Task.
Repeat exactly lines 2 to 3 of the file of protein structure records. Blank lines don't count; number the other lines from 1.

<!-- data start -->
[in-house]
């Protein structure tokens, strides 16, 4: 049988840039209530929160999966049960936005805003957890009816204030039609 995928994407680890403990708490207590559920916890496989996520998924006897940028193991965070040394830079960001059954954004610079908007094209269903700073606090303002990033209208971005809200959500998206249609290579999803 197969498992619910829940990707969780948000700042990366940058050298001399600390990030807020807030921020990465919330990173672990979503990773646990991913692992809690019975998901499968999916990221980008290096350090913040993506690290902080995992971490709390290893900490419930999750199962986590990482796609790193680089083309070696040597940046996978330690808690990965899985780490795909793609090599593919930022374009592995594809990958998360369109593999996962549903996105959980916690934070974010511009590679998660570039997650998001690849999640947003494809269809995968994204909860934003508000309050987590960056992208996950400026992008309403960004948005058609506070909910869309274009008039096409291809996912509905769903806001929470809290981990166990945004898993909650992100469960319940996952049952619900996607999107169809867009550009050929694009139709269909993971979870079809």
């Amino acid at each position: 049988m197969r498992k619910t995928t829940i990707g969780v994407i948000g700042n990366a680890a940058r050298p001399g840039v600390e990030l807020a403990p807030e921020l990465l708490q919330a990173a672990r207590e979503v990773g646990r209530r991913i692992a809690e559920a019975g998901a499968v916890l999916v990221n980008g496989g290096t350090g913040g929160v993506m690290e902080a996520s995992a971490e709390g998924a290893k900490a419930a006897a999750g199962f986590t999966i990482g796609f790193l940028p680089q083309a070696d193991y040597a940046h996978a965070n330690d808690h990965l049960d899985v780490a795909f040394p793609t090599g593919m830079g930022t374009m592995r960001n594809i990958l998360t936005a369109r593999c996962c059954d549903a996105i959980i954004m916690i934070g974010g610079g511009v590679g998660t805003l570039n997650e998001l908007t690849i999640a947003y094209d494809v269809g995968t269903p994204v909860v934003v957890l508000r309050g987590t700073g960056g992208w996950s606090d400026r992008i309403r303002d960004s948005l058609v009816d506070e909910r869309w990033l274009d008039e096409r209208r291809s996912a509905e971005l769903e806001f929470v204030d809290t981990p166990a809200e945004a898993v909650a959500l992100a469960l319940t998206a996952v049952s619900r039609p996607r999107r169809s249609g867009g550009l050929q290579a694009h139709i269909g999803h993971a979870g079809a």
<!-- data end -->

């Protein structure tokens, strides 16, 4: 049988840039209530929160999966049960936005805003957890009816204030039609 995928994407680890403990708490207590559920916890496989996520998924006897940028193991965070040394830079960001059954954004610079908007094209269903700073606090303002990033209208971005809200959500998206249609290579999803 197969498992619910829940990707969780948000700042990366940058050298001399600390990030807020807030921020990465919330990173672990979503990773646990991913692992809690019975998901499968999916990221980008290096350090913040993506690290902080995992971490709390290893900490419930999750199962986590990482796609790193680089083309070696040597940046996978330690808690990965899985780490795909793609090599593919930022374009592995594809990958998360369109593999996962549903996105959980916690934070974010511009590679998660570039997650998001690849999640947003494809269809995968994204909860934003508000309050987590960056992208996950400026992008309403960004948005058609506070909910869309274009008039096409291809996912509905769903806001929470809290981990166990945004898993909650992100469960319940996952049952619900996607999107169809867009550009050929694009139709269909993971979870079809």
């Amino acid at each position: 049988m197969r498992k619910t995928t829940i990707g969780v994407i948000g700042n990366a680890a940058r050298p001399g840039v600390e990030l807020a403990p807030e921020l990465l708490q919330a990173a672990r207590e979503v990773g646990r209530r991913i692992a809690e559920a019975g998901a499968v916890l999916v990221n980008g496989g290096t350090g913040g929160v993506m690290e902080a996520s995992a971490e709390g998924a290893k900490a419930a006897a999750g199962f986590t999966i990482g796609f790193l940028p680089q083309a070696d193991y040597a940046h996978a965070n330690d808690h990965l049960d899985v780490a795909f040394p793609t090599g593919m830079g930022t374009m592995r960001n594809i990958l998360t936005a369109r593999c996962c059954d549903a996105i959980i954004m916690i934070g974010g610079g511009v590679g998660t805003l570039n997650e998001l908007t690849i999640a947003y094209d494809v269809g995968t269903p994204v909860v934003v957890l508000r309050g987590t700073g960056g992208w996950s606090d400026r992008i309403r303002d960004s948005l058609v009816d506070e909910r869309w990033l274009d008039e096409r209208r291809s996912a509905e971005l769903e806001f929470v204030d809290t981990p166990a809200e945004a898993v909650a959500l992100a469960l319940t998206a996952v049952s619900r039609p996607r999107r169809s249609g867009g550009l050929q290579a694009h139709i269909g999803h993971a979870g079809a």